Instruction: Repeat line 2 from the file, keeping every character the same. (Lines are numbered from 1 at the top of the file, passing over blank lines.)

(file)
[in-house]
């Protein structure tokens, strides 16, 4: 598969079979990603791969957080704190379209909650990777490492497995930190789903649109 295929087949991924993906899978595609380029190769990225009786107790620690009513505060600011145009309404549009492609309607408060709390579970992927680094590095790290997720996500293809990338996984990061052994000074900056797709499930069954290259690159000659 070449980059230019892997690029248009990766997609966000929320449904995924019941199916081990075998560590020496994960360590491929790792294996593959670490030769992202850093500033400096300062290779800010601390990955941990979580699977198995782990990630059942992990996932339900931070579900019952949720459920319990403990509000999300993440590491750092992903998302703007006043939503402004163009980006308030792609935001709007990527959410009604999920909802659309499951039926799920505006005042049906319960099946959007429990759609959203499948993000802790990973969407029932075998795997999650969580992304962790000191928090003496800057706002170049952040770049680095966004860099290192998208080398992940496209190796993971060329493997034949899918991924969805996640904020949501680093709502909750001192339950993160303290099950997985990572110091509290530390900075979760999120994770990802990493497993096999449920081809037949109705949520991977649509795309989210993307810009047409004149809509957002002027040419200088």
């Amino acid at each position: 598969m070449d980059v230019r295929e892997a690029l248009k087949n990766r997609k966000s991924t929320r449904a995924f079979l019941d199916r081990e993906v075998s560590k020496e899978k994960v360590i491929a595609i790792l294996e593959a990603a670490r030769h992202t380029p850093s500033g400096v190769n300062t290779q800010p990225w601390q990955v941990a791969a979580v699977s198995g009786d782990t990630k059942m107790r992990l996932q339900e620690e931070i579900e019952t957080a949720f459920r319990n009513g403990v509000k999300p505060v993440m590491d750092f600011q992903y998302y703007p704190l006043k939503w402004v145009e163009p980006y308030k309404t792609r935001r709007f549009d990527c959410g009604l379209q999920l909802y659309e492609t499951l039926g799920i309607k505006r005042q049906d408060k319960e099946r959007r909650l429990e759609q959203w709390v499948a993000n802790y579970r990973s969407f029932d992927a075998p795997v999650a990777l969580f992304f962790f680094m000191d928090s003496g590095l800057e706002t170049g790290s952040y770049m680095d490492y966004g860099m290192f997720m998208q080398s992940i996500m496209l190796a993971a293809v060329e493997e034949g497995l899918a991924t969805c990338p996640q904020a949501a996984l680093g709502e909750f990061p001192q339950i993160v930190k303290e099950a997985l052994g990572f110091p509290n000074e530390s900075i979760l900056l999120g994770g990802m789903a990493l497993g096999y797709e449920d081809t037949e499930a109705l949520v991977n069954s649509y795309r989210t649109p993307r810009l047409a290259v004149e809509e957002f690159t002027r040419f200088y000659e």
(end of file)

């Protein structure tokens, strides 16, 4: 598969079979990603791969957080704190379209909650990777490492497995930190789903649109 295929087949991924993906899978595609380029190769990225009786107790620690009513505060600011145009309404549009492609309607408060709390579970992927680094590095790290997720996500293809990338996984990061052994000074900056797709499930069954290259690159000659 070449980059230019892997690029248009990766997609966000929320449904995924019941199916081990075998560590020496994960360590491929790792294996593959670490030769992202850093500033400096300062290779800010601390990955941990979580699977198995782990990630059942992990996932339900931070579900019952949720459920319990403990509000999300993440590491750092992903998302703007006043939503402004163009980006308030792609935001709007990527959410009604999920909802659309499951039926799920505006005042049906319960099946959007429990759609959203499948993000802790990973969407029932075998795997999650969580992304962790000191928090003496800057706002170049952040770049680095966004860099290192998208080398992940496209190796993971060329493997034949899918991924969805996640904020949501680093709502909750001192339950993160303290099950997985990572110091509290530390900075979760999120994770990802990493497993096999449920081809037949109705949520991977649509795309989210993307810009047409004149809509957002002027040419200088």